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Is oat milk good for diabetes?

Is oat milk good for diabetes?

By: Shona Wilkinson

Oat milk has become a rising star in milk alternatives as dietary preferences evolve. But what's the real scoop on this trendy drink? We investigate whether oat milk can cause a rapid spike in blood sugar levels, its relationship with diabetes and its health benefits.

What is oat milk and how is it made?

Oat milk is a dairy-free alternative made from whole oat grains. To produce this creamy elixir, oats are soaked in water, blended and then strained to remove any solids. The result is a smooth, slightly sweet liquid that garnered immense popularity for its versatility.

Understand your diet. Create your free Diet Profile.

Oat milk vs. regular milk

Compared to cow's milk, oat milk is naturally free from lactose and cholesterol, addressing dietary concerns for many. When considering calcium content, some oat milk brands fortify their products, ensuring adequate calcium intake without compromising dietary choices. 

Are there nutritional benefits of oat milk?

Oat milk boasts a wealth of benefits. It's often fortified with vitamins and minerals, including calcium, which addresses the calcium-related concern circulating among consumers. Fortified plant-drinks like oat milk, can help assist in the production and regulation melatonin, helping you to sleep well. It's also rich in fibre, which can give a sense of fullness and support digestive health.

Oat milk's nutritional profile positions it as a health-conscious choice. However, to improve taste and texture, some commercial brands of oat milk can contain added sugars and flavourings that detract from their natural benefits. Opting for unsweetened or minimally sweetened versions can help you avoid excessive sugar intake.

Tip: Ensure you look out for plant-sweeteners, such as stevia, stevia derivatives and xylitol, which are up to 350x sweeter than sugar and can have just as serious health consequences as sugar, as highlighted by the WHO.

Oat milk's impact on blood sugar levels

Oat milk is generally considered to have a moderate to high glycemic index (GI) due to its carbohydrate content. While some studies indicate that oat milk has a gentler impact on blood sugar levels than cow's milk, individual responses vary. Oat milk's potential to cause a spike in blood sugar levels is often lower than other sweetened plant-based alternatives, making it a diabetes-friendly choice.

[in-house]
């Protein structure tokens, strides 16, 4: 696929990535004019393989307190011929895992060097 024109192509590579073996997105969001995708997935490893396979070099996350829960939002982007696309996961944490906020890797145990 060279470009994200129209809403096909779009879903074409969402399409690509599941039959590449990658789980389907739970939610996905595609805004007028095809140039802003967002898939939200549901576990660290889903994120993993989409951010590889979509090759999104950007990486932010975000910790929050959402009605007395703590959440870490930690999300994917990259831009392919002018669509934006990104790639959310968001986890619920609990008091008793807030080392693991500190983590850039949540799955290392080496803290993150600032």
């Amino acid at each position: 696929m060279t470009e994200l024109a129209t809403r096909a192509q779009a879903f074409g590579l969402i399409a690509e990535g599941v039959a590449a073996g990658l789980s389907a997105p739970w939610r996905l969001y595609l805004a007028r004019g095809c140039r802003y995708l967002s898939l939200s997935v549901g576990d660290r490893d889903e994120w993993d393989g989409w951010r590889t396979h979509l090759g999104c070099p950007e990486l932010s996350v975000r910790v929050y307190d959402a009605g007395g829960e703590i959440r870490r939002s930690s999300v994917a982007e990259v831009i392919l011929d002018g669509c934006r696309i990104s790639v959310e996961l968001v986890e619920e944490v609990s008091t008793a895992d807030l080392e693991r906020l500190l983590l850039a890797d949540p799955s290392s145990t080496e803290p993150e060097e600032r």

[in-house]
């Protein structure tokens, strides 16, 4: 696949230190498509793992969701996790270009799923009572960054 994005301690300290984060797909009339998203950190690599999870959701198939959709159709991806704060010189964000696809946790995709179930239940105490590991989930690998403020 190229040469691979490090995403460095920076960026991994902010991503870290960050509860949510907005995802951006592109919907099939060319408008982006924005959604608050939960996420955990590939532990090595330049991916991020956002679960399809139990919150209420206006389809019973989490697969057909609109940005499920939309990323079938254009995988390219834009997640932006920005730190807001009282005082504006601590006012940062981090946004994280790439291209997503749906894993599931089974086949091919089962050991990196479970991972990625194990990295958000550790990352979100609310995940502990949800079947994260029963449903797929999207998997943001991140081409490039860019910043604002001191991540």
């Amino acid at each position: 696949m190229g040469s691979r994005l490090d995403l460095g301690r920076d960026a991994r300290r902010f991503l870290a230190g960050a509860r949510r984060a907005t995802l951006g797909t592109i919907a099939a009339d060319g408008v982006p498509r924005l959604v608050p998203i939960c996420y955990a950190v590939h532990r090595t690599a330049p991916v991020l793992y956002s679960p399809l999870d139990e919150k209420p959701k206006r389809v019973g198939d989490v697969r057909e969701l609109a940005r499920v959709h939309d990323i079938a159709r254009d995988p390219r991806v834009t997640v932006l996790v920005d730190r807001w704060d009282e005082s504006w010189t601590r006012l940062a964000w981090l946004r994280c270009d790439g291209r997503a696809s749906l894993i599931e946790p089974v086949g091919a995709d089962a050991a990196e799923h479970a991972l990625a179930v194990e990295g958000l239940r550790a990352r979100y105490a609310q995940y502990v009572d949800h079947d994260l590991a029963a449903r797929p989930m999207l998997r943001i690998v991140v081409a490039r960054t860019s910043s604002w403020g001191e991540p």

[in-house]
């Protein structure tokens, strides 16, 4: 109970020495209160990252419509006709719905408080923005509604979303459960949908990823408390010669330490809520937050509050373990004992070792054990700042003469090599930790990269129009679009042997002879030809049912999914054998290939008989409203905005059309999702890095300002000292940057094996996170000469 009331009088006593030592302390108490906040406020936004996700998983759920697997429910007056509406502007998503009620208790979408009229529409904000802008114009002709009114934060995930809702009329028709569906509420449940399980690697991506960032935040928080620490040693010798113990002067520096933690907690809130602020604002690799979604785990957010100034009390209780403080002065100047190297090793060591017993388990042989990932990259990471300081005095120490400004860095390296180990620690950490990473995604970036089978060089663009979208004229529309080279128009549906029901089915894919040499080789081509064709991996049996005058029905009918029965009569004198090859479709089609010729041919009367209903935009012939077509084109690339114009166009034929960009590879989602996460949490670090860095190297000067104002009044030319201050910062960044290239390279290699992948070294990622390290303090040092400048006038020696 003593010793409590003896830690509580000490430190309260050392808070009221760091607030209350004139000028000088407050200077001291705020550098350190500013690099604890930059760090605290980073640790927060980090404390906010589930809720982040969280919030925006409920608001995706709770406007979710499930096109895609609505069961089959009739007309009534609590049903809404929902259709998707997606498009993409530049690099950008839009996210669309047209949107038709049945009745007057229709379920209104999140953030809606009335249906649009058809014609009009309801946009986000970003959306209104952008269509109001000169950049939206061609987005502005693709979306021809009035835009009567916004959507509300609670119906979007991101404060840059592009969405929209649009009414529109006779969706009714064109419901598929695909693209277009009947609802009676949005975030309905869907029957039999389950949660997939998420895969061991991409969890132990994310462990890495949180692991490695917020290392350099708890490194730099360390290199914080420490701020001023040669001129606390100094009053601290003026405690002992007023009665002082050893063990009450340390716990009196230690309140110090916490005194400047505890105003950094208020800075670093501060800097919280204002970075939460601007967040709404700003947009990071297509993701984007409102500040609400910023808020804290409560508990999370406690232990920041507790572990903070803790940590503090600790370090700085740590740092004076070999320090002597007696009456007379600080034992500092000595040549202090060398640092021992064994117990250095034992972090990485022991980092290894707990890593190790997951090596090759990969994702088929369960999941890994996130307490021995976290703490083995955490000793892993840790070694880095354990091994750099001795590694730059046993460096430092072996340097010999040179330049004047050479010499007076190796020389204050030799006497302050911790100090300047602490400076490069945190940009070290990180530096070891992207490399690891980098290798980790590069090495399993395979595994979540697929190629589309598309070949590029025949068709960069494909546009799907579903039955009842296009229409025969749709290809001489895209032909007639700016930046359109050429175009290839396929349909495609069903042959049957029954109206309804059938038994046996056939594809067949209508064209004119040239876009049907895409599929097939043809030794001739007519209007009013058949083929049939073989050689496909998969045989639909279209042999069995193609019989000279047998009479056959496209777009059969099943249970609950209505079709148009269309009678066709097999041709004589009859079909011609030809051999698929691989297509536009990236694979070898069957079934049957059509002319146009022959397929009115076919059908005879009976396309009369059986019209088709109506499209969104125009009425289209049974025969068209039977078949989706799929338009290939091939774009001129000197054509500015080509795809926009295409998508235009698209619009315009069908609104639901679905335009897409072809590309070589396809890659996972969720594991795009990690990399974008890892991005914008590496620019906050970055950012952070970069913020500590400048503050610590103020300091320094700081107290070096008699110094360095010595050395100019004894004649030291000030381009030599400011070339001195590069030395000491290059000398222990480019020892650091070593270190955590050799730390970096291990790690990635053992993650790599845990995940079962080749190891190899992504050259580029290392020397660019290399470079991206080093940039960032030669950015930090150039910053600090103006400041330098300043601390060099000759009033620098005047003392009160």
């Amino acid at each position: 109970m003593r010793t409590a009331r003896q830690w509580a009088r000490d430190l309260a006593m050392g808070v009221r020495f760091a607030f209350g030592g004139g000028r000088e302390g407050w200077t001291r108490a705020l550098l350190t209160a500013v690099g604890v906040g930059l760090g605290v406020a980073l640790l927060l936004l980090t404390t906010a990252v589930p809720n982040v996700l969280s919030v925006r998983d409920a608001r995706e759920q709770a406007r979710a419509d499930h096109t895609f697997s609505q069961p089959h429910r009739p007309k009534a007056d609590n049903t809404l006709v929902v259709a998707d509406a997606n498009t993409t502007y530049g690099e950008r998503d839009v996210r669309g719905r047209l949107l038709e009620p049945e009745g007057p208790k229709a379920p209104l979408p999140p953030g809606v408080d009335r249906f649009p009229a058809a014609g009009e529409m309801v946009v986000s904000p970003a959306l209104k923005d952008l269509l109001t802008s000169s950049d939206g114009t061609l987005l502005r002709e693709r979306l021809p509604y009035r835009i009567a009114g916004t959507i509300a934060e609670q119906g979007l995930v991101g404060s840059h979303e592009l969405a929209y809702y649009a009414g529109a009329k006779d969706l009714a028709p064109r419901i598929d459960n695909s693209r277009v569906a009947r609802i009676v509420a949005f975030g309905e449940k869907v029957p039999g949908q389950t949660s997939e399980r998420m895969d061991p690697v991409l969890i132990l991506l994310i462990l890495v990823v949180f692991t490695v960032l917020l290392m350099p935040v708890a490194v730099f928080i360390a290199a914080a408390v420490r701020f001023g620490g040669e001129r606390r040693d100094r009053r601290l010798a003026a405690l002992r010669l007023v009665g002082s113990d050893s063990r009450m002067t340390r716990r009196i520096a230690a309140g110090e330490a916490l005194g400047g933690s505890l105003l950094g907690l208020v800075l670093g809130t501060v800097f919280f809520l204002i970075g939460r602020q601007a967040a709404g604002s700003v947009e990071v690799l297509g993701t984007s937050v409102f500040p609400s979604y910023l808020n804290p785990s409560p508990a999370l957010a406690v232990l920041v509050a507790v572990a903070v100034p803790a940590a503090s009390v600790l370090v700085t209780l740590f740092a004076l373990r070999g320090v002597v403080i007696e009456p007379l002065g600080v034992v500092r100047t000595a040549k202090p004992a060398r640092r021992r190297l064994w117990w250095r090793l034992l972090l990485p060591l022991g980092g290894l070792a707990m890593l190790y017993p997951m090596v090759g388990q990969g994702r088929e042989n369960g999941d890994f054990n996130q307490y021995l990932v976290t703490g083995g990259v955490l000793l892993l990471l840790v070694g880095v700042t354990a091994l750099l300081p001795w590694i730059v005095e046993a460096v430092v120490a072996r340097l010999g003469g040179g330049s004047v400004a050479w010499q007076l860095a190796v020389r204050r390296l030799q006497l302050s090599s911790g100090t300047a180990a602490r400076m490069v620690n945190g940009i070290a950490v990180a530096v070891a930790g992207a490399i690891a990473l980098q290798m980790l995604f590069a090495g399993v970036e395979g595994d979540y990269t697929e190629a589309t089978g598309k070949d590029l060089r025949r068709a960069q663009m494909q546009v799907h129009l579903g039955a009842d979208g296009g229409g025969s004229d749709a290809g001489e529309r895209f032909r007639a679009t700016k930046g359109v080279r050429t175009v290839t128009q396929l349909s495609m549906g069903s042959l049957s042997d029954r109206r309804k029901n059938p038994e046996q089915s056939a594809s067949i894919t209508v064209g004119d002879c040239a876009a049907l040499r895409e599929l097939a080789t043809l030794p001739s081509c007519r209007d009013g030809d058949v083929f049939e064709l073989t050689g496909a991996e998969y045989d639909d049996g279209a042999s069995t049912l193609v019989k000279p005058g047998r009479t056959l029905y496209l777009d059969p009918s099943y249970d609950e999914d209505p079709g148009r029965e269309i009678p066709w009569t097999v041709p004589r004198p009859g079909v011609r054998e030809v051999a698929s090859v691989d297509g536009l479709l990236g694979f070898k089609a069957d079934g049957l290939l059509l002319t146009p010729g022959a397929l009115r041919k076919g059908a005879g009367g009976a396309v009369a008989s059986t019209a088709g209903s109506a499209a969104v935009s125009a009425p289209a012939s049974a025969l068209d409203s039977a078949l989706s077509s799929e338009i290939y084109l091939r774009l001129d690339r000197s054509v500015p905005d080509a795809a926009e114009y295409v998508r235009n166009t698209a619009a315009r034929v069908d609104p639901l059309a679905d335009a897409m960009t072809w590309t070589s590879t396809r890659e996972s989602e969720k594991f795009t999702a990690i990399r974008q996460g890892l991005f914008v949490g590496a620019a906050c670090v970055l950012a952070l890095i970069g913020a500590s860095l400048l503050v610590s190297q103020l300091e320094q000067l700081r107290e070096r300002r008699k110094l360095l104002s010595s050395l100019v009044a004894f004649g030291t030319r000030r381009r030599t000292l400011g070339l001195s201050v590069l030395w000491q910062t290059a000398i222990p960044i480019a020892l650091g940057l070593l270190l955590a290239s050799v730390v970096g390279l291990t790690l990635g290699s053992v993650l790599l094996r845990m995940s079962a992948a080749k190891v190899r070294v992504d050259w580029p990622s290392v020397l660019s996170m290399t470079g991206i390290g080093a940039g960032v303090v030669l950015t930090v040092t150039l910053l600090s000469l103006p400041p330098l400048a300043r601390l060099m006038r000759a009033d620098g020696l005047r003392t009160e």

The diabetes connection and insulin

For individuals with diabetes, oat milk is a favourable option as it contains soluble fibre. This can aid in stabilising blood sugar levels, helping to avoid sudden spikes and manage blood sugar levels

Reactive hypoglycaemia

For reactive hypoglycaemia, oat milk's potential to cause a blood sugar crash after an initial rise is minimal, thanks to its fibre content and gradual glucose release.

You may be interesting in learning more about the 'Symptoms of high and low blood sugar' and the 'What is insulin resistance?'.

Can oat milk reduce cholesterol levels?

Oats contain a fibre called 'beta-glucans' which can help to improve healthy cholesterol. Studies have shown oat milk to be effective at lowering LDL cholesterol. Additionally, some studies have shows that consistently consuming oat milk for 5 weeks can lower serum cholesterol and LDL cholesterol in men with moderate hypercholesterolemia.

Can oat milk cause bloating? 

Oats are a superfood for the gut. But, while oat milk's fibre content can promote healthy digestion, some individuals may experience bloating, especially if they're not accustomed to high-fibre foods. 

You may also be interested in 'Common reasons you might be bloated' and '10 practical tips to reduce bloating'.

Is oat milk good or bad for you?

So, is oat milk bad for you? Not inherently, but it's essential to read labels and choose wisely. Oat milk stands out as a versatile and potentially beneficial option in the world of milk alternatives. As with any dietary choice, moderation and individual tolerance are essential. By understanding its effects on blood sugar levels, health benefits and how it compares to other options, you can make an informed decision that aligns with your dietary goals. 

You may be interested in reading our expert nutritionist's 'Debunking the Biggest Food Myths'.

Choosing the best oat milk

The best oat milk options contain minimal ingredients, avoid added sugars and provide adequate fortification. Seek out reputable brands that prioritise quality and transparency.

Brand A: A whopping 3.5 grams of simple sugar per 100 ml puts this brand in the leaderboard for poor glycemic control.

Brand B: 3.05 grams of simple sugar per 100 ml certainly does not help with blood sugar control. They do, however, use British oats in their milk, lowering their environmental impact and helping the UK farming economy.

Brand C: Has a low sugar content and uses gluten-free British oats, making this milk better for the environment and good for those with a sensitive gut.

Brand D: The winner if you want a healthy, delicious, low-sugar oat milk that won't play havoc with blood sugar fluctuations. (Un)Ordinary Oats has the lowest sugar content and does not use oat concentrate or oat syrup – it is made from pure oat extraction. Their oat drink is from 100% British oats, meaning oats grown and processed in the UK, which lowers the carbon footprint of this milk while supporting British Farmers.

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